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Congressional map advances as court cases loom

Plus, GOP Senate hopefuls panned as 'carpetbaggers.'


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January 13, 2022
Dear reader,

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Redistricting route, paper trailed, carpetbagger clapbacks, 'equal fault,' crisis watch, and Pennsylvania's weird and wonderful roadways. It's Thursday.
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With a court-mandated deadline weeks away, the Pennsylvania House has advanced a new congressional map that will shape the balance of power in Washington for years to come, and which nonpartisan analysts say gives Republicans a clear advantage in the commonwealth.

But the map — passed Wednesday with support from all but two of the chamber's Republicans and none of its Democrats — is not a done deal yet.

It still needs to go to the state Senate for consideration. It would also need Gov. Tom Wolf's approval, which might be a longshot, given the fact that Wolf has said the map falls short on basic measures of partisan fairness. 

THE CONTEXT: While the map fulfills baseline fairness criteria set by the Pennsylvania Supreme Court, it has a partisan bias that Wolf has already objected to. If the legislature and he are unable to agree on a final plan by Jan. 30, Commonwealth Court is set to intervene under an ongoing lawsuit.

Unlike the state House and Senate maps being redrawn in a separate redistricting process, the current congressional map is unusable because the state lost one of its 18 seats due to sluggish population growth. 

"I don't believe that Gov. Wolf is going to end up signing," Adam Podowitz-Thomas of the Princeton Gerrymandering Project, a nonpartisan organization that analyzes district maps across the country, told Spotlight PA and Votebeat. "I think that the partisan bias is too clearly in favor of the Republicans."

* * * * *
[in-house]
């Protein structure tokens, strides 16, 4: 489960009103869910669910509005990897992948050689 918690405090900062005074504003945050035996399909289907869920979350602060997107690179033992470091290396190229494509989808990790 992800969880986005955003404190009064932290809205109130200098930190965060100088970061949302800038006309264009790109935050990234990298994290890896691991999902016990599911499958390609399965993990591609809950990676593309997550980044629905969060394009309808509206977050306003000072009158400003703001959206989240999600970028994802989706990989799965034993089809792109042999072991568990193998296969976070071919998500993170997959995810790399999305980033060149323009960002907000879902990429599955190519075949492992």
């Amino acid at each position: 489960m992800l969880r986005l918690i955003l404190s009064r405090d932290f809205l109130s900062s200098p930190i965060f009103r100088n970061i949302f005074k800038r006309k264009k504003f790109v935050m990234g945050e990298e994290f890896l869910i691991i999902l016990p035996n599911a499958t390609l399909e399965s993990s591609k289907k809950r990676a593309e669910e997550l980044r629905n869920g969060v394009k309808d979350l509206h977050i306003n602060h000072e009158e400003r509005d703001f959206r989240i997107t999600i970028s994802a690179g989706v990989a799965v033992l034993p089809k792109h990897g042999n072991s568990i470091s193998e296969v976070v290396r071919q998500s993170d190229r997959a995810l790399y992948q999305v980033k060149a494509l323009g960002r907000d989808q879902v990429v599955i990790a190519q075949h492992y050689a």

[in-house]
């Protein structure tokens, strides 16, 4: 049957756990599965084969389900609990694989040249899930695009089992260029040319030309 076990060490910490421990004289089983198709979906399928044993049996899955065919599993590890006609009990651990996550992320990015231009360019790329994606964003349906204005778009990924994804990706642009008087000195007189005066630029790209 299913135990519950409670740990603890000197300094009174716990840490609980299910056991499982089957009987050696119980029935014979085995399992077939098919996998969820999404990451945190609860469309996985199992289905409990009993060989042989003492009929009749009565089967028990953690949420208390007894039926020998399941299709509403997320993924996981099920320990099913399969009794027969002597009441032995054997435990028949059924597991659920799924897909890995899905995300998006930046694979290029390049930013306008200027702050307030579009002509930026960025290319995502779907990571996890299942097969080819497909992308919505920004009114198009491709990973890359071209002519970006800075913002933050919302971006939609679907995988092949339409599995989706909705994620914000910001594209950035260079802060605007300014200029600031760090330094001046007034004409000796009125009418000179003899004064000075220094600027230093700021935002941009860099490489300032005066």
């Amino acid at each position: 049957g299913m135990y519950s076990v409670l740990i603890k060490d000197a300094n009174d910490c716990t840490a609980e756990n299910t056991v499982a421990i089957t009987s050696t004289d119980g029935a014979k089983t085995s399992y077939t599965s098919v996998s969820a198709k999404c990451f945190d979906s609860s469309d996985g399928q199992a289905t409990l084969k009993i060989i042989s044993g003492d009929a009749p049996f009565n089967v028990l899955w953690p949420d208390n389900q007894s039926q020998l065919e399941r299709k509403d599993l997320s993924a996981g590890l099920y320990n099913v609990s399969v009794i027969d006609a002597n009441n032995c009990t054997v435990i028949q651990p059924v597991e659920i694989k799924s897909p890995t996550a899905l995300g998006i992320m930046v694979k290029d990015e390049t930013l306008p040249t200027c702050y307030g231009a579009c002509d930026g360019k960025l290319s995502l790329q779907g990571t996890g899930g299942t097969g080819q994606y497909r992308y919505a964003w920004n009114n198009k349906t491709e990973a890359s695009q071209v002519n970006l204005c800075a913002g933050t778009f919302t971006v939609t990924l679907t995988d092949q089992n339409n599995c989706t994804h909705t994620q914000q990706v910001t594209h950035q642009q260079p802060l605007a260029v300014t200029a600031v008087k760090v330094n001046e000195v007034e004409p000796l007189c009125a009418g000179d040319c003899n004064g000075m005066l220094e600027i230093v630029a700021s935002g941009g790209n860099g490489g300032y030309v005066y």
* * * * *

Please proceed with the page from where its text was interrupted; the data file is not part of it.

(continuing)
Read more of Spotlight PA's redistricting coverage here.


"I don't know what percent are wearing masks, but it's not many."

—Mary Batt of Ridley on this year's Pennsylvania Farm Show, where masks and COVID-19 vaccines are recommended, not required
» HELP NEEDED: With COVID-19 cases surging, Allegheny County's 911 center is facing a "critical staffing" situation as hiring issues meet a wave of pandemic-related absences, union reps tell PublicSource.

» HOW TO MASK: N95 and KN95 masks are considered the best bet against the omicron variant and the CDC is considering new guidance to reflect that. Here's how you know when to replace one, per the Post-Gazette.

» TEST SUPPLY: The White House says it's earmarking 5 million rapid tests and 5 million lab-based PCR tests for schools starting this month to ease supply shortages and keep school buildings open, the AP reports.

To find a COVID-19 vaccine, use the federal government's online tool, call 1-800-232-0233, or text your zip code to 438829 (GETVAX).
Thanks, Karen A., for this shot of the beautiful downtown Palmerton in Carbon County. Send us your gems, use #PAGems on Instagram, or tag us @spotlightpennsylvania.
CRIMINAL RECORD: Wes Artis was convicted of misdemeanor indecent assault in 2012 and sentenced to three to 23 months in Franklin County Jail — a sentence he says he deserved. But PennLive reports Artis spent another five years in and out of prison for failing to comply with a Megan's Law registry requirement that Pennsylvania's Supreme Court said he shouldn't have been subjected to in the first place.